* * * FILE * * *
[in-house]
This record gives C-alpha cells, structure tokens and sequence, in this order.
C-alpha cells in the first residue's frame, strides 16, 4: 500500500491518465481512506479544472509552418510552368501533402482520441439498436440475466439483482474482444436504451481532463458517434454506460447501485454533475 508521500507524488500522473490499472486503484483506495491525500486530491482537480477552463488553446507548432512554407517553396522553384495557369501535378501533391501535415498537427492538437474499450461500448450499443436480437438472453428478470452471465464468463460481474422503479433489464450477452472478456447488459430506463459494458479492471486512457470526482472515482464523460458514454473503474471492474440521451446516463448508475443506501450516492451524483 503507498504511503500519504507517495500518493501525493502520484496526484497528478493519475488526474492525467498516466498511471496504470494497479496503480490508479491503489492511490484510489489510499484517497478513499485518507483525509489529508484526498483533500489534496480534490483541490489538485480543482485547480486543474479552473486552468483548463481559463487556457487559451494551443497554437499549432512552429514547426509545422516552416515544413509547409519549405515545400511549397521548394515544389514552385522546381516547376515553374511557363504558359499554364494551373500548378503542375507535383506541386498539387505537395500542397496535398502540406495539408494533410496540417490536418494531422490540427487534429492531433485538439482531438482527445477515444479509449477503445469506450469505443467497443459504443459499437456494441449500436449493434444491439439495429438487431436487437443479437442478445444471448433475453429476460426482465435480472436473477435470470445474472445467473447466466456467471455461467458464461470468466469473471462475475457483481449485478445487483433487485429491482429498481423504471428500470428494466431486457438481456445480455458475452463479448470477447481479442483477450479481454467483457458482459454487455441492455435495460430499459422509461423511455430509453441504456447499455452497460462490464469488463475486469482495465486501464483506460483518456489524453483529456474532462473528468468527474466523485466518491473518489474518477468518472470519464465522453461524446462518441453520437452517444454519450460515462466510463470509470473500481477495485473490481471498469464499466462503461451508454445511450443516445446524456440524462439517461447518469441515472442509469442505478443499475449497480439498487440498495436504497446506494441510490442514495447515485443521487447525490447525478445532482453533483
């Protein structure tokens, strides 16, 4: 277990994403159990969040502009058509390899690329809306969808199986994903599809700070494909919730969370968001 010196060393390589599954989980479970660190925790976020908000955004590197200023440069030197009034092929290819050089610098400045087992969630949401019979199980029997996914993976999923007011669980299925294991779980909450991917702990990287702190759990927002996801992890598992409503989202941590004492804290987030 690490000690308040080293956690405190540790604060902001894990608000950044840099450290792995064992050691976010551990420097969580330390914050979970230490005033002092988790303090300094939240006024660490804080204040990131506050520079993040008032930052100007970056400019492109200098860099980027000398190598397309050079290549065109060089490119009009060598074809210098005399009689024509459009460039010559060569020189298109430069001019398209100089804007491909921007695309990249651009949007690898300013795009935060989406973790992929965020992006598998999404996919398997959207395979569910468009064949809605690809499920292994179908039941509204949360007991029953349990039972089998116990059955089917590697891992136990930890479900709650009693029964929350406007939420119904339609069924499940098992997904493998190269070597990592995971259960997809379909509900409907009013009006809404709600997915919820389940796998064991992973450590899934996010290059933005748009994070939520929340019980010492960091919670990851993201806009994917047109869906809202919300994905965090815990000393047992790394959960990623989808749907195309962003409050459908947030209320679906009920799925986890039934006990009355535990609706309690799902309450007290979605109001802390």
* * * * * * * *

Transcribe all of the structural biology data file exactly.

[in-house]
This record gives C-alpha cells, structure tokens and sequence, in this order.
C-alpha cells in the first residue's frame, strides 16, 4: 500500500491518465481512506479544472509552418510552368501533402482520441439498436440475466439483482474482444436504451481532463458517434454506460447501485454533475 508521500507524488500522473490499472486503484483506495491525500486530491482537480477552463488553446507548432512554407517553396522553384495557369501535378501533391501535415498537427492538437474499450461500448450499443436480437438472453428478470452471465464468463460481474422503479433489464450477452472478456447488459430506463459494458479492471486512457470526482472515482464523460458514454473503474471492474440521451446516463448508475443506501450516492451524483 503507498504511503500519504507517495500518493501525493502520484496526484497528478493519475488526474492525467498516466498511471496504470494497479496503480490508479491503489492511490484510489489510499484517497478513499485518507483525509489529508484526498483533500489534496480534490483541490489538485480543482485547480486543474479552473486552468483548463481559463487556457487559451494551443497554437499549432512552429514547426509545422516552416515544413509547409519549405515545400511549397521548394515544389514552385522546381516547376515553374511557363504558359499554364494551373500548378503542375507535383506541386498539387505537395500542397496535398502540406495539408494533410496540417490536418494531422490540427487534429492531433485538439482531438482527445477515444479509449477503445469506450469505443467497443459504443459499437456494441449500436449493434444491439439495429438487431436487437443479437442478445444471448433475453429476460426482465435480472436473477435470470445474472445467473447466466456467471455461467458464461470468466469473471462475475457483481449485478445487483433487485429491482429498481423504471428500470428494466431486457438481456445480455458475452463479448470477447481479442483477450479481454467483457458482459454487455441492455435495460430499459422509461423511455430509453441504456447499455452497460462490464469488463475486469482495465486501464483506460483518456489524453483529456474532462473528468468527474466523485466518491473518489474518477468518472470519464465522453461524446462518441453520437452517444454519450460515462466510463470509470473500481477495485473490481471498469464499466462503461451508454445511450443516445446524456440524462439517461447518469441515472442509469442505478443499475449497480439498487440498495436504497446506494441510490442514495447515485443521487447525490447525478445532482453533483
């Protein structure tokens, strides 16, 4: 277990994403159990969040502009058509390899690329809306969808199986994903599809700070494909919730969370968001 010196060393390589599954989980479970660190925790976020908000955004590197200023440069030197009034092929290819050089610098400045087992969630949401019979199980029997996914993976999923007011669980299925294991779980909450991917702990990287702190759990927002996801992890598992409503989202941590004492804290987030 690490000690308040080293956690405190540790604060902001894990608000950044840099450290792995064992050691976010551990420097969580330390914050979970230490005033002092988790303090300094939240006024660490804080204040990131506050520079993040008032930052100007970056400019492109200098860099980027000398190598397309050079290549065109060089490119009009060598074809210098005399009689024509459009460039010559060569020189298109430069001019398209100089804007491909921007695309990249651009949007690898300013795009935060989406973790992929965020992006598998999404996919398997959207395979569910468009064949809605690809499920292994179908039941509204949360007991029953349990039972089998116990059955089917590697891992136990930890479900709650009693029964929350406007939420119904339609069924499940098992997904493998190269070597990592995971259960997809379909509900409907009013009006809404709600997915919820389940796998064991992973450590899934996010290059933005748009994070939520929340019980010492960091919670990851993201806009994917047109869906809202919300994905965090815990000393047992790394959960990623989808749907195309962003409050459908947030209320679906009920799925986890039934006990009355535990609706309690799902309450007290979605109001802390």